Members of the Armed Forces were granted gratis delivery, but others required a 3-cent stamp for ordinary mail or a 6-cent one for airmail. The post office microfilmed each war letter, reducing it to thumbnail size, onto a continuous roll of film containing other V-Mails. The paper copy was then destroyed.

The rolls were summarily sent overseas to one of several processing centers where each letter was converted back to its original paper size and forwarded to the designated military person. This clever process reduced 37 mailbags weighing 2575 pounds to a single one of only 45 pounds. An ad from that era proclaimed that 1700 V-Mails could easily fit inside an empty cigarette pack.

Dad’s 17-line handwritten note expressed his sincere desire for a speedy conclusion to the lingering hostilities: “I am hoping to hear good news about Germany one of these days soon. It seems that everything depends on her surrender. Sometimes I wish I were over there. I’d get a more satisfying feeling about it all.”

On May 7, 1945, Germany surrendered unconditionally to the Allied Forces, bringing both the war and the V-Mail program to a much-celebrated finale. The unique little letter patriotically served our country well. 

Read more

“Winky Dink and you, Winky Dink and me, Always have a lot of fun together. Winky Dink and you, Winky Dink and me, We are pals in fair or stormy weather.” Saturday mornings at 10:00 were reserved for a unique interactive children’s television program, Winky Dink and You.

The popular series made its debut on CBS on October 10, 1953. Jack Berry hosted it for those youngsters whose families were fortunate enough to own a television set or had access to one. Unlike previous television shows that we simply watched on the small screen, this one required us to be an active participant. We were told that our assistance was desperately needed.

The youthful Winky was an unusual looking lad with hair in the shape of a five-pointed star, one point hanging over his right eye. He possessed oversized eyes with equally large pupils. Mr. Dink wore a star around his neck that matched his hair. His playsuit appeared to be multicolored, but we couldn’t be sure since we did not have color televisions. If we had listened closely to Winky’s voice, we would have heard Popeye’s Olive Oyl and Betty Boop from the versatile Mae Questel.

The whole premise of the show was for youngsters to help Winky and his little dog, Woofer, out of frequent precarious situations, usually involving the evil characters, Harem Scarem or Foxey Maxey. To participate on the show, we had to mail the company fifty-cents for a Winky Dink Magic Kit, containing a green plastic “magic” shield to cover the TV screen, four “magic” crayons (red, yellow, blue and green) and a “magic” cotton cleanup towel. Everything was “magic.”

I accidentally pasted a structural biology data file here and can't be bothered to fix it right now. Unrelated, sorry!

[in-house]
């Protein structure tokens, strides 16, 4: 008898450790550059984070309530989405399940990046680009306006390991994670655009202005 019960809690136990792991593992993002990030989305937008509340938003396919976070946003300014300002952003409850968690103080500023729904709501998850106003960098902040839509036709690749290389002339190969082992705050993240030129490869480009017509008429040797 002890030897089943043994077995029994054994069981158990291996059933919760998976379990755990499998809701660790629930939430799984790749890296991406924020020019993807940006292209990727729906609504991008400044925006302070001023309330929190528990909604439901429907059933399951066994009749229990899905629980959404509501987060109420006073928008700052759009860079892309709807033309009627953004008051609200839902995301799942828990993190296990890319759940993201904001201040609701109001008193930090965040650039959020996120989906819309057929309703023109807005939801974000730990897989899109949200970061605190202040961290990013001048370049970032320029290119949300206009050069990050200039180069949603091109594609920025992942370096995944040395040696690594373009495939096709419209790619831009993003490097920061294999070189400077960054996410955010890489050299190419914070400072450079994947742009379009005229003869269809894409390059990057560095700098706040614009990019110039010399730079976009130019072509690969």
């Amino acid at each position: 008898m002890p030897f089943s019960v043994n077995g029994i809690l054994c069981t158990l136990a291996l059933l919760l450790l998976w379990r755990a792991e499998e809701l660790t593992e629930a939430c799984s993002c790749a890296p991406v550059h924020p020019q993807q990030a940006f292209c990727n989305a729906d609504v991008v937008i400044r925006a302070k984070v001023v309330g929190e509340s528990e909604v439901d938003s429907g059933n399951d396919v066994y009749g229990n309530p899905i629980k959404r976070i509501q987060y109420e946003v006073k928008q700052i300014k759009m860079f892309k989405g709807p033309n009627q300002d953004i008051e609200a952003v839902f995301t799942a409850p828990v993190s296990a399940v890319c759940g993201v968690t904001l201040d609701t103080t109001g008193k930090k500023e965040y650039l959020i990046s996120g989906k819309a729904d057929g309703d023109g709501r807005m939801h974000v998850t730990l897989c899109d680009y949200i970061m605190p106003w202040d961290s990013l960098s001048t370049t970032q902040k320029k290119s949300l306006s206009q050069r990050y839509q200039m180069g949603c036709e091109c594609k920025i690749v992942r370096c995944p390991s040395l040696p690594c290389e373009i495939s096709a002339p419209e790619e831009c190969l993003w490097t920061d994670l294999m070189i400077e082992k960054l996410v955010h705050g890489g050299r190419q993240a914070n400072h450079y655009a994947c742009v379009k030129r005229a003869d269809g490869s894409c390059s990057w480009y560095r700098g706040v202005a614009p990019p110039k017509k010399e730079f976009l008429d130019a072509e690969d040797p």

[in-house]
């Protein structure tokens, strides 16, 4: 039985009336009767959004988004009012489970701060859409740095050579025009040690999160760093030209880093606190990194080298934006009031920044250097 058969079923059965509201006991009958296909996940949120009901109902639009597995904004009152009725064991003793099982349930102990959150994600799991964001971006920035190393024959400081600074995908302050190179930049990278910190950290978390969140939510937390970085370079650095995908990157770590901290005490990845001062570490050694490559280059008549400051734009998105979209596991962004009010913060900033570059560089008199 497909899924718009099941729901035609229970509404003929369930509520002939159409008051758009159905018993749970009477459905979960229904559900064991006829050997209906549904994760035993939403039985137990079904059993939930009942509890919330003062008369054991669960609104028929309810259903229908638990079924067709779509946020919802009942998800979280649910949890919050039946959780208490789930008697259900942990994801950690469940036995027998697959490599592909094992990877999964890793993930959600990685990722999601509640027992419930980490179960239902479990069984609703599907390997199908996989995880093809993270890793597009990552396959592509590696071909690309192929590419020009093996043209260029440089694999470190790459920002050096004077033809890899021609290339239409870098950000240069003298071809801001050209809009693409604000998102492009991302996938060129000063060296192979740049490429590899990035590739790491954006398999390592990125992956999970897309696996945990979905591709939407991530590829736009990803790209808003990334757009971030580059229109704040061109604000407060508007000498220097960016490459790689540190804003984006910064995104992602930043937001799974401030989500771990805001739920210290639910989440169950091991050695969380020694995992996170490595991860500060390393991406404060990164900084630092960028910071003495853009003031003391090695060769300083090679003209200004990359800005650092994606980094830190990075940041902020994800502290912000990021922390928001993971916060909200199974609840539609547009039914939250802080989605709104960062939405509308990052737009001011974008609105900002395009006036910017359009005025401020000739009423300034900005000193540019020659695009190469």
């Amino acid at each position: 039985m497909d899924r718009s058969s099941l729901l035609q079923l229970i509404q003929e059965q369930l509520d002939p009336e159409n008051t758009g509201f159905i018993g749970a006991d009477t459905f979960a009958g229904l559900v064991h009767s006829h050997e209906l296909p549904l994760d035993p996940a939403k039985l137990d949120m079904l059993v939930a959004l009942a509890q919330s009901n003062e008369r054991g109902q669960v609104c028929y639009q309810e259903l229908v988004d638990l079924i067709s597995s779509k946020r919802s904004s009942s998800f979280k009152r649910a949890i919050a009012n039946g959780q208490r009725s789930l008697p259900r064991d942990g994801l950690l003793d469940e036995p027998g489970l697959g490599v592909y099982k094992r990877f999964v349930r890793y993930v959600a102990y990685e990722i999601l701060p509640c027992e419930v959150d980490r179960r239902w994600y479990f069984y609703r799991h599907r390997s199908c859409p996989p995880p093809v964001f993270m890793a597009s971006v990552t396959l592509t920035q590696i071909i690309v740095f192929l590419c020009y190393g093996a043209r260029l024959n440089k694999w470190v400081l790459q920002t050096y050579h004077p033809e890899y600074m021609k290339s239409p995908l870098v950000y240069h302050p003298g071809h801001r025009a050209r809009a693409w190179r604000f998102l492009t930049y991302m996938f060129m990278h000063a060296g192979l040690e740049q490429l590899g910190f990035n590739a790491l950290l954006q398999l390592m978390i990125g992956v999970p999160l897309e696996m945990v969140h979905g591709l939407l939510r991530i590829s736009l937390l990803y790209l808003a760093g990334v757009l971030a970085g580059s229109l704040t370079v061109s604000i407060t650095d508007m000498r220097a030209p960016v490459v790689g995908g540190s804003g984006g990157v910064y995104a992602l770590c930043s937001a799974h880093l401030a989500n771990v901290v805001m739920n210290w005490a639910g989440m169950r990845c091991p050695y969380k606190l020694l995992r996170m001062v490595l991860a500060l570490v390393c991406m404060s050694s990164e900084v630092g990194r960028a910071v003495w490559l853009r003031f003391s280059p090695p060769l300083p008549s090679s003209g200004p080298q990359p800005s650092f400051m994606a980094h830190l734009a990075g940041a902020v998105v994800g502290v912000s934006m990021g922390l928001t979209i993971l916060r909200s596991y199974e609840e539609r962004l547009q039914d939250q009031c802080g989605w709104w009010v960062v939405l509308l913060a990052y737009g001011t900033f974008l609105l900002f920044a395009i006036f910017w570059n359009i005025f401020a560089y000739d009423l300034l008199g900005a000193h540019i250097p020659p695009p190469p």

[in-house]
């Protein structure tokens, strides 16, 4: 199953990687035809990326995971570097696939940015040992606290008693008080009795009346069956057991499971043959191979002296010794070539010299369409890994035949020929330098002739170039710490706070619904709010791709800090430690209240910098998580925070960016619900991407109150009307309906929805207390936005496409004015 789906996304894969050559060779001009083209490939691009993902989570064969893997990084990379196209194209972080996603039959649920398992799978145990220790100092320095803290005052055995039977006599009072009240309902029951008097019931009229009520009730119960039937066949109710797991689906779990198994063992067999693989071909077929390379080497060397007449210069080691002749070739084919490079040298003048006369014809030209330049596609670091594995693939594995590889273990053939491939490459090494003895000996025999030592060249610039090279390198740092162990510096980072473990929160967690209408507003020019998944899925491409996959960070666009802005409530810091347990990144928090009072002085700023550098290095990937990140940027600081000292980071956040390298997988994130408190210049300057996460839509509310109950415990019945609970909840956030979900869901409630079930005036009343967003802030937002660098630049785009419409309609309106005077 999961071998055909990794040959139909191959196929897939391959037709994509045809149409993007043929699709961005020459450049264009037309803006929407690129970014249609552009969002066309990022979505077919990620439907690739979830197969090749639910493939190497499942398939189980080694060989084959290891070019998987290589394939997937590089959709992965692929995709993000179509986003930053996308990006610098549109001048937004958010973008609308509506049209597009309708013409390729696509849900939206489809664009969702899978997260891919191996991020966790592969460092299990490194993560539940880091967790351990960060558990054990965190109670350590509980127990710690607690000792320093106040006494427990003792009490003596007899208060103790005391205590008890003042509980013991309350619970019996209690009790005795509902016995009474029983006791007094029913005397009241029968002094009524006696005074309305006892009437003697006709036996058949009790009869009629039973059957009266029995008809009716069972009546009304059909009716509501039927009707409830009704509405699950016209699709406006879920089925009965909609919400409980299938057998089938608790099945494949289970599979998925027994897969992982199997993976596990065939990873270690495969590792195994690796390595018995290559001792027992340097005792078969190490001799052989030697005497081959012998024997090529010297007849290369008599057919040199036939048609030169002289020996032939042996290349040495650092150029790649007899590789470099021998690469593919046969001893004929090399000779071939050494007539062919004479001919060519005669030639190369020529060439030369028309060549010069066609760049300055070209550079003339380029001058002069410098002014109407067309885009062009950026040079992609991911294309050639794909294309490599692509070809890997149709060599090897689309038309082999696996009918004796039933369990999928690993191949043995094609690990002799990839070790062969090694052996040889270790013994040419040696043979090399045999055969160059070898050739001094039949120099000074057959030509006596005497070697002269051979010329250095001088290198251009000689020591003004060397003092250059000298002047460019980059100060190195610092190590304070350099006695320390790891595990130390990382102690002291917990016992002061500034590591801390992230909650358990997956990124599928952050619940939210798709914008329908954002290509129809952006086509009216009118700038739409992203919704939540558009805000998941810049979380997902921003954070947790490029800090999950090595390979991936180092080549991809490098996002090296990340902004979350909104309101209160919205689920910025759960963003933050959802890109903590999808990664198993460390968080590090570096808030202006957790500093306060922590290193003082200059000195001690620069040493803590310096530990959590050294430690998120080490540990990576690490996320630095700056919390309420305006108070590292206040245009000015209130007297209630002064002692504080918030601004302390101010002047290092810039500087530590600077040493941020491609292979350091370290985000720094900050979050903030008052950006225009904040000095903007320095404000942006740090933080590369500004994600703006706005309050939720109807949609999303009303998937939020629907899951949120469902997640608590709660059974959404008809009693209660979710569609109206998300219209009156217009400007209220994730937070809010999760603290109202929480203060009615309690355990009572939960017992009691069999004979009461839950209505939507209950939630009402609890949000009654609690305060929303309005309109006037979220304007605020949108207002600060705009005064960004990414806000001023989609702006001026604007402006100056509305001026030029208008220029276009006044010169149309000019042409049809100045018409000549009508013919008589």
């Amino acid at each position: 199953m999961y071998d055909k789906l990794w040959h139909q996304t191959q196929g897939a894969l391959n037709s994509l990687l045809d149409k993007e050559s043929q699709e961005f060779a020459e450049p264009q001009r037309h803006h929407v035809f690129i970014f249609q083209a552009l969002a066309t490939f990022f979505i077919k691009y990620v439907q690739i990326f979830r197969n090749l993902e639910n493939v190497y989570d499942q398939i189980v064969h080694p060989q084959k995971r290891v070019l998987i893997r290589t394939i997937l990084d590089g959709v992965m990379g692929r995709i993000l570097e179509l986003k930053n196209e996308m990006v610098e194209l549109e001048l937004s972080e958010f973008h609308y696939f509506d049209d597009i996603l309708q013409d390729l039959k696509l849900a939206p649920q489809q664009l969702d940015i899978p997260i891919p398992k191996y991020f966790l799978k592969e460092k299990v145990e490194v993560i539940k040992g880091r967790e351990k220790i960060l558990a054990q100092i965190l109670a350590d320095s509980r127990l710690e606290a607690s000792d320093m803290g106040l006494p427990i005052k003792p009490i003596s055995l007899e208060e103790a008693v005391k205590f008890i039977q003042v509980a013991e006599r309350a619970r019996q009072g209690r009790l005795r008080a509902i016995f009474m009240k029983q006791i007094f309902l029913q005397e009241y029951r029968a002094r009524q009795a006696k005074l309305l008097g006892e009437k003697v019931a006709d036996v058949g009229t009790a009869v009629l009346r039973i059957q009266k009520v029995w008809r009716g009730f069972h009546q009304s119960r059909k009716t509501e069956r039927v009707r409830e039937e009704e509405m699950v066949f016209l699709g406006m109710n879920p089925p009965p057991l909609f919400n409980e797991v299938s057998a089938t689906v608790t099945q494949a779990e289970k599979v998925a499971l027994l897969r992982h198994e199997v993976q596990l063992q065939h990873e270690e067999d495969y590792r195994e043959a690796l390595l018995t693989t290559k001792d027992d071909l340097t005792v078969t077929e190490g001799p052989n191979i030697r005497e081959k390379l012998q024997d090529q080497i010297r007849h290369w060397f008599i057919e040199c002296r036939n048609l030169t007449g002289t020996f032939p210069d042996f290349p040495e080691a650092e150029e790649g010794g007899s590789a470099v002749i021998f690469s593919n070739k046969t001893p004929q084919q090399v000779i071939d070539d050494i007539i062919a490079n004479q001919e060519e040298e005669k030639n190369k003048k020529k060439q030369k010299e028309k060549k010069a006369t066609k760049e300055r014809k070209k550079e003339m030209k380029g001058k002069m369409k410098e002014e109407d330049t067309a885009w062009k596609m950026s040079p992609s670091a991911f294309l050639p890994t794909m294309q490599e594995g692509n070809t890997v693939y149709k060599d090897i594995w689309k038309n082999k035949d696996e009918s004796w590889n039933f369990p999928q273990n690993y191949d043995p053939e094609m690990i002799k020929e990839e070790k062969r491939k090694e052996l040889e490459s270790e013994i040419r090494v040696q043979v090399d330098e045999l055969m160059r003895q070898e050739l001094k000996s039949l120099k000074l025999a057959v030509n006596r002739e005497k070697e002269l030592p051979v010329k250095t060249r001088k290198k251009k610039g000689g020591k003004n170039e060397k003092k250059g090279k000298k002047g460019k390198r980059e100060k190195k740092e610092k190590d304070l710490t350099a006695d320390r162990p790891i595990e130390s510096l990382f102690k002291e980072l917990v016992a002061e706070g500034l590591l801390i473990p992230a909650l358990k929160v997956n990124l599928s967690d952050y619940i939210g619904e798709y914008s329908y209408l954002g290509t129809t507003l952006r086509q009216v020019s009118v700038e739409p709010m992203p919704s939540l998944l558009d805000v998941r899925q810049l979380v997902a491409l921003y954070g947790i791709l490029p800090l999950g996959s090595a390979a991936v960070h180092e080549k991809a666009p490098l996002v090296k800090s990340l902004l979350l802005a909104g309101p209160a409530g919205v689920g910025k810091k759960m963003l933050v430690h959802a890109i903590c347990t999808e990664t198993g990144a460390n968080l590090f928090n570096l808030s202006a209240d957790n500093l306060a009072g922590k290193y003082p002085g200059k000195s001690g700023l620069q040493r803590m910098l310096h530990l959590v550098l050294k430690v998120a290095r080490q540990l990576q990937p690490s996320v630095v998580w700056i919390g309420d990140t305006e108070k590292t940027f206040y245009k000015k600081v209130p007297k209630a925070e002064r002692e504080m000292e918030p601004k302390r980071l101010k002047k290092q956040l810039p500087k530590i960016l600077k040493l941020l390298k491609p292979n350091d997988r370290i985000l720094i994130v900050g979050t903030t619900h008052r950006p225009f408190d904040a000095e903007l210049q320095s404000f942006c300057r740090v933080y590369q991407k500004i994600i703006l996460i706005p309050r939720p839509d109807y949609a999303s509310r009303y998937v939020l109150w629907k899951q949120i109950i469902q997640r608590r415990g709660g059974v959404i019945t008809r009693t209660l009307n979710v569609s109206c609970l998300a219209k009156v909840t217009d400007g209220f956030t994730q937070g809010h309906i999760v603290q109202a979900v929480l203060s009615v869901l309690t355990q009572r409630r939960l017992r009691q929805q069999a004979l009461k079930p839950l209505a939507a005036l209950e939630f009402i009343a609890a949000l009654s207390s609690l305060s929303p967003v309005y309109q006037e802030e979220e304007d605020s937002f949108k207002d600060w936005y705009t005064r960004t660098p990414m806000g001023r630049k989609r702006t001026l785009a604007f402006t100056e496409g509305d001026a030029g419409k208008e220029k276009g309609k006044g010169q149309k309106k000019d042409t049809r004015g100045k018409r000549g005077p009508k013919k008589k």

At the beginning of each program, Jack Berry instructed us to carefully place the shield over the television screen and rub it firmly with the towel. It was “magically” held on the TV by static electricity. The host further warned his youthful fans to make sure the shield covered the entire screen before marking on it and to use only the specially designed crayons supplied in the kit. A typical story line involved a heinous villain dynamiting a section of train track. The train, on which Winky was riding, was chugging along toward certain disaster. We were told to quickly repair the track damage using a designated colored crayon to connect a series of consecutive small numbers. Miraculously, we accomplished our important task only seconds before the train arrived.

Some mischievous kids purposely did nothing to help Winky only to find that nothing bad happened, adding doubt to the value of marking on the protective shield.

Each show contained an important secret message that was revealed by connecting the numbers in some alphabetic letters. A typical one was “Eat your vegetables.” Old Wink was ahead of his time; the shield had a small logo of the lad embedded at the bottom center, characteristic of today’s television networks.

The show left the air on April 27, 1957, after a successful three and a half year run. It ran in syndication from 1969 to 1973 and was revived again in the 1990s as digitized cartoons. By this time, poor old Wink had lost his “magic.” The shield and crayons were summarily retired and the once unique popular show went into the television history books.  

Read more

In 1895, H.G. Wells wrote the widely acclaimed novel, The Time Machine, recounting an imaginary avant-garde device that instantly thrust travelers into another age. Climb aboard my Yesteryear Time Machine for a 1910 visit to downtown Johnson City, a picturesque community of about 8500 inhabitants.

After activating the time lever, we find ourselves in Market Square gazing at the Lady of the Fountain, an imposing six-foot solid bronze statue. A nearby watering trough is large enough for six to eight harmonious horses to stand side-by-side and enjoy a refreshing drink after a weary trot to town. We immediately realize that we are in another era when we spot a grocery store sign advertising sirloin steak at 25 cents per pound.

The business district is no longer dusty or muddy. Instead, it has nice pebble block brick streets and concrete sidewalks, resulting from street improvements made about two years prior. Crossing streets in 1910 is less stressful because automobiles are nearly non-existent, having come into limited production only seven years earlier. Even so, we must keep an eye on the modern electric trolleys that constantly travel from the inner city to several remote locations.